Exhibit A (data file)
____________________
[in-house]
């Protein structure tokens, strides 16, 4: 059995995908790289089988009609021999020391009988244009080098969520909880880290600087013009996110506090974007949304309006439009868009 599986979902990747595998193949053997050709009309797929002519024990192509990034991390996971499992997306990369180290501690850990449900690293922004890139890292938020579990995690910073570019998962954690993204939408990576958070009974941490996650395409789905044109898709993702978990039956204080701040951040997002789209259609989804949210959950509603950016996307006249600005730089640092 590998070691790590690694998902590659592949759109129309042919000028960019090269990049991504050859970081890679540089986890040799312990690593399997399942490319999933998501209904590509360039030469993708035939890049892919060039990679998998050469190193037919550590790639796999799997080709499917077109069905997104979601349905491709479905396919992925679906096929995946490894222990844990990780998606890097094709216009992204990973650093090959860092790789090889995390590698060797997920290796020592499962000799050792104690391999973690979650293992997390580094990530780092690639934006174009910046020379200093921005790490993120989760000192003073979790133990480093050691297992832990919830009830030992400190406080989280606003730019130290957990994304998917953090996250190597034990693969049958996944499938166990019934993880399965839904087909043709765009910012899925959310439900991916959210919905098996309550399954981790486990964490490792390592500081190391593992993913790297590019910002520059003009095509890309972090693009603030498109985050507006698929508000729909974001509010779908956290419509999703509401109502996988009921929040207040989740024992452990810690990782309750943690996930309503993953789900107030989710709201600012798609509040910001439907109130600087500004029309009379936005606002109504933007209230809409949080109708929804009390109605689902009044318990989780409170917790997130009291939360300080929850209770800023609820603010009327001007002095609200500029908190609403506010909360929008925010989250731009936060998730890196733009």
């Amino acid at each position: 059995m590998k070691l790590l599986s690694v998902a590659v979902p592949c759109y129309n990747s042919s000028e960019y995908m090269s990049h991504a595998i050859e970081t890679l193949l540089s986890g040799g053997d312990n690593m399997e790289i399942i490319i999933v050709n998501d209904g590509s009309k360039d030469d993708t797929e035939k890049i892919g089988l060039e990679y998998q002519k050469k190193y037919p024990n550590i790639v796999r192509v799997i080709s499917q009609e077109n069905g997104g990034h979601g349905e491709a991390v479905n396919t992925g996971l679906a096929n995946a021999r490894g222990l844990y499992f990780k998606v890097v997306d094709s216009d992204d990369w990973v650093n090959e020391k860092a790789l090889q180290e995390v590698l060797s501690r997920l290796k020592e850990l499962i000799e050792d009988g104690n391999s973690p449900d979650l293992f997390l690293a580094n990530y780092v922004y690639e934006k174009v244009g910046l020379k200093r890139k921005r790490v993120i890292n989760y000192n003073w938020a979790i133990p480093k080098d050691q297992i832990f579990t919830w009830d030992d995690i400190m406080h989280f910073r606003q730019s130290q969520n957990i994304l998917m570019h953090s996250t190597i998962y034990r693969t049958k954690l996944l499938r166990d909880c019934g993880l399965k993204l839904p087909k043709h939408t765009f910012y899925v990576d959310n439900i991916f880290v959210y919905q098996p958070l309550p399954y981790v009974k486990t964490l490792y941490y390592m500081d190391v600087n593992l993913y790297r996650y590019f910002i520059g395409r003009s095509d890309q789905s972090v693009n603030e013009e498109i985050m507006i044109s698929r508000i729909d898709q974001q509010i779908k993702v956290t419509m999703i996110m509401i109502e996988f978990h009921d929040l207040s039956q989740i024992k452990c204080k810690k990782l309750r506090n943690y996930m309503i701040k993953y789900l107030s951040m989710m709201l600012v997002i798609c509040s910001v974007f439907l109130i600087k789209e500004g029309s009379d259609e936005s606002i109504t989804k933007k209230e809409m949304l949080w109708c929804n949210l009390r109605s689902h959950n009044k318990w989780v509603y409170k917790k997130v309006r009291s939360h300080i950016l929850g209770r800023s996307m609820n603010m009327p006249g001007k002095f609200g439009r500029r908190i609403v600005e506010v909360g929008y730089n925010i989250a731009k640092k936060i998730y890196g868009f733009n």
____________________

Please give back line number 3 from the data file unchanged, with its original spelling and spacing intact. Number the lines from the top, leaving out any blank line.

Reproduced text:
């Amino acid at each position: 059995m590998k070691l790590l599986s690694v998902a590659v979902p592949c759109y129309n990747s042919s000028e960019y995908m090269s990049h991504a595998i050859e970081t890679l193949l540089s986890g040799g053997d312990n690593m399997e790289i399942i490319i999933v050709n998501d209904g590509s009309k360039d030469d993708t797929e035939k890049i892919g089988l060039e990679y998998q002519k050469k190193y037919p024990n550590i790639v796999r192509v799997i080709s499917q009609e077109n069905g997104g990034h979601g349905e491709a991390v479905n396919t992925g996971l679906a096929n995946a021999r490894g222990l844990y499992f990780k998606v890097v997306d094709s216009d992204d990369w990973v650093n090959e020391k860092a790789l090889q180290e995390v590698l060797s501690r997920l290796k020592e850990l499962i000799e050792d009988g104690n391999s973690p449900d979650l293992f997390l690293a580094n990530y780092v922004y690639e934006k174009v244009g910046l020379k200093r890139k921005r790490v993120i890292n989760y000192n003073w938020a979790i133990p480093k080098d050691q297992i832990f579990t919830w009830d030992d995690i400190m406080h989280f910073r606003q730019s130290q969520n957990i994304l998917m570019h953090s996250t190597i998962y034990r693969t049958k954690l996944l499938r166990d909880c019934g993880l399965k993204l839904p087909k043709h939408t765009f910012y899925v990576d959310n439900i991916f880290v959210y919905q098996p958070l309550p399954y981790v009974k486990t964490l490792y941490y390592m500081d190391v600087n593992l993913y790297r996650y590019f910002i520059g395409r003009s095509d890309q789905s972090v693009n603030e013009e498109i985050m507006i044109s698929r508000i729909d898709q974001q509010i779908k993702v956290t419509m999703i996110m509401i109502e996988f978990h009921d929040l207040s039956q989740i024992k452990c204080k810690k990782l309750r506090n943690y996930m309503i701040k993953y789900l107030s951040m989710m709201l600012v997002i798609c509040s910001v974007f439907l109130i600087k789209e500004g029309s009379d259609e936005s606002i109504t989804k933007k209230e809409m949304l949080w109708c929804n949210l009390r109605s689902h959950n009044k318990w989780v509603y409170k917790k997130v309006r009291s939360h300080i950016l929850g209770r800023s996307m609820n603010m009327p006249g001007k002095f609200g439009r500029r908190i609403v600005e506010v909360g929008y730089n925010i989250a731009k640092k936060i998730y890196g868009f733009n």